Economy dependent on developments in the conflict and oil activity
Oil production remained around one million barrels per day on average in 2019, allowing activity to grow for the third consecutive year. Nevertheless, the escalation of the conflict affected production, which began to fall in mid-2019 due to oilfield shutdowns. Given the current stalemate, this trend could continue into 2020, as the deterioration in security reduces the prospects for new investment in the sector and increases the risk of attacks on oil infrastructure. Thus, although oil companies continue to operate, the National Oil Corporation (NOC) has warned of possible shutdowns. The British and Italian companies, BP and ENI, have indefinitely delayed exploration projects planned for 2020 in the Ghadames Basin, which has become the scene of clashes between the LNA and militias backing Tripoli. Non-oil sectors are being hurt by the lack of resources and instability. In December 2018, the government imposed a tax on foreign exchange sales, which reduced the gap between the official exchange rate and the black market rate and slowed inflation. Household consumption could benefit from this, although high unemployment, recurrent shortages and persistently high prices are squeezing purchasing power. The shortages and high prices are largely caused by corruption and smuggling, mainly of foreign exchange and refined oil.
Substantial twin deficits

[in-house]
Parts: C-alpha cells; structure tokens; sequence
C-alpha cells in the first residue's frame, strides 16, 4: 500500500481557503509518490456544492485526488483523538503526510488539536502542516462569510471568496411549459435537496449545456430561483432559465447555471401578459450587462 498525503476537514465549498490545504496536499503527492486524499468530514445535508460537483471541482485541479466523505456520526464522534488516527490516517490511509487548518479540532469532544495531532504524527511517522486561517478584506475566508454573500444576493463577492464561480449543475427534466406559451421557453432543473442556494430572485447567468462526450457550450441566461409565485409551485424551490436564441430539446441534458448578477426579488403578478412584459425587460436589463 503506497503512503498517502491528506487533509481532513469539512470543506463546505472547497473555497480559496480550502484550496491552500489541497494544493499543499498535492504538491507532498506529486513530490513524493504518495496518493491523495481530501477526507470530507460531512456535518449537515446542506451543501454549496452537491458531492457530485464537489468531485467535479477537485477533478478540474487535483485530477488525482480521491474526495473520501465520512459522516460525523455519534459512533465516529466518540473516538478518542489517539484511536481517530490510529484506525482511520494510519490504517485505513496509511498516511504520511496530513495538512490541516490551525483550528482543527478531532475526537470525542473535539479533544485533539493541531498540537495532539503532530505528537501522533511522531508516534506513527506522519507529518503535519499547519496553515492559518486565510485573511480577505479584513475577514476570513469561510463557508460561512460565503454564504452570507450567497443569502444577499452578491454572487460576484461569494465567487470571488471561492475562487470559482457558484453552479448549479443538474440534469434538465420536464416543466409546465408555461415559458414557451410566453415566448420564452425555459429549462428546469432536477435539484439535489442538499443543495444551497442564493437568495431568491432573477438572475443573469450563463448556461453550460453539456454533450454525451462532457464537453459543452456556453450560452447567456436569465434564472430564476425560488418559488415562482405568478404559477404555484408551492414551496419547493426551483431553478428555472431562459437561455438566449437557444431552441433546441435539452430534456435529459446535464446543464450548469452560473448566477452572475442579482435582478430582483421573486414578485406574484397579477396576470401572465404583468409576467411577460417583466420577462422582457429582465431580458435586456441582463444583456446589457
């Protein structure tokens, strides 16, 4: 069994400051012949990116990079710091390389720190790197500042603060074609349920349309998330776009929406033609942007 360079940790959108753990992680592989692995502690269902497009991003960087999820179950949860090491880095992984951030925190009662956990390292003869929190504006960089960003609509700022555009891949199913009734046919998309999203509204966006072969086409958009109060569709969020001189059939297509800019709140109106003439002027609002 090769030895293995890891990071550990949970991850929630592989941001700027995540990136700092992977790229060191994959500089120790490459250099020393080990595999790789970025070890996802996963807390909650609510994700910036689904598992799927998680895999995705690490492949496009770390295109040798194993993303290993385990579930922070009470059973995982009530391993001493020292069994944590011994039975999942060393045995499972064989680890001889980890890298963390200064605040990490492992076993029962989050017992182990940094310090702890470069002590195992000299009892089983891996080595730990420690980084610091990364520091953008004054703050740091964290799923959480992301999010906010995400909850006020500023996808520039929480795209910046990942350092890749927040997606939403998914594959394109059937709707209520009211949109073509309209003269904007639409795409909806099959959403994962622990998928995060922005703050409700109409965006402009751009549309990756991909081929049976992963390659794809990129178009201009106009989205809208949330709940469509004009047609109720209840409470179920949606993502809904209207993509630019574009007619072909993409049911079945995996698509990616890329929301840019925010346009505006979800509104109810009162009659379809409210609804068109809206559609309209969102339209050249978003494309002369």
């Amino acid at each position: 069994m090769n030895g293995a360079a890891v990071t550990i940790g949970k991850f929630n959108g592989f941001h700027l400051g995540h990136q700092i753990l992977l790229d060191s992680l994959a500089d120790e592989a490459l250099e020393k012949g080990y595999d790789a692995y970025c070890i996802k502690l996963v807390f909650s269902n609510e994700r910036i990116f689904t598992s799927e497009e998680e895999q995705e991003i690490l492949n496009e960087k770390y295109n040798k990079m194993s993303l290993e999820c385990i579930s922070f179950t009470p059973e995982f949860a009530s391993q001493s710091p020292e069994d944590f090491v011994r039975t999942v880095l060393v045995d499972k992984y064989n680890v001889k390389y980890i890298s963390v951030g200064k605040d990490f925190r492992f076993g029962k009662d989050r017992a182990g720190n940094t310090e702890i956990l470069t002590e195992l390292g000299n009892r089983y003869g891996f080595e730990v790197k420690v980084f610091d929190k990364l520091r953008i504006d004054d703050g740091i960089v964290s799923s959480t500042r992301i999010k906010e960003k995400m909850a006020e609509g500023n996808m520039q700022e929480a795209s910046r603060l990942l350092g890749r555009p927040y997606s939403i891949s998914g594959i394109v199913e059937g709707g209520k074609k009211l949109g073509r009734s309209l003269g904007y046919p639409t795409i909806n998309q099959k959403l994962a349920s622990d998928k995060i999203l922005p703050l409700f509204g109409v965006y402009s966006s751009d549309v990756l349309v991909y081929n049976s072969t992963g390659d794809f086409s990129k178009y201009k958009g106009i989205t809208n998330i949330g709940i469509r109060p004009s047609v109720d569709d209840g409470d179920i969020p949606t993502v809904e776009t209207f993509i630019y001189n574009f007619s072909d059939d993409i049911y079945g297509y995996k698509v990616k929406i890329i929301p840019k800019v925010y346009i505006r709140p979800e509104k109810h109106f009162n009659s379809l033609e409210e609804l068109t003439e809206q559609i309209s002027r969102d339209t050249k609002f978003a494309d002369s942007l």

Although the LNA controls the vast majority of oilfields, only the NOC, located in the west, is authorized to export Libyan oil. The central bank, based in Tripoli, collects the revenues and distributes them to both the eastern and western governments. The increase in budgetary revenues led to a significant reduction in the government deficit compared to 2017. However, a decline in oil production, in addition to weighing on exports, would significantly limit revenues (91% of which come from oil), leading to a simultaneous deterioration in the public and external accounts. This imbalance would be exacerbated by a decline in oil prices in 2020. The security situation entails significant military spending and is scaring off foreign investors. Salary and subsidy expenditures are traditionally the largest expenditure item. In 2018, 60% of the GNA budget was allocated to salaries, including militias. The Tripoli government is expected to continue to obtain financing from the Libyan central bank, but also from Libyan assets accumulated abroad under the Gaddafi regime. Eastern institutions will remain dependent on financial support from countries such as the United Arab Emirates and Saudi Arabia. The country imports 80% of its consumption needs, including refined oil (mainly from Italy).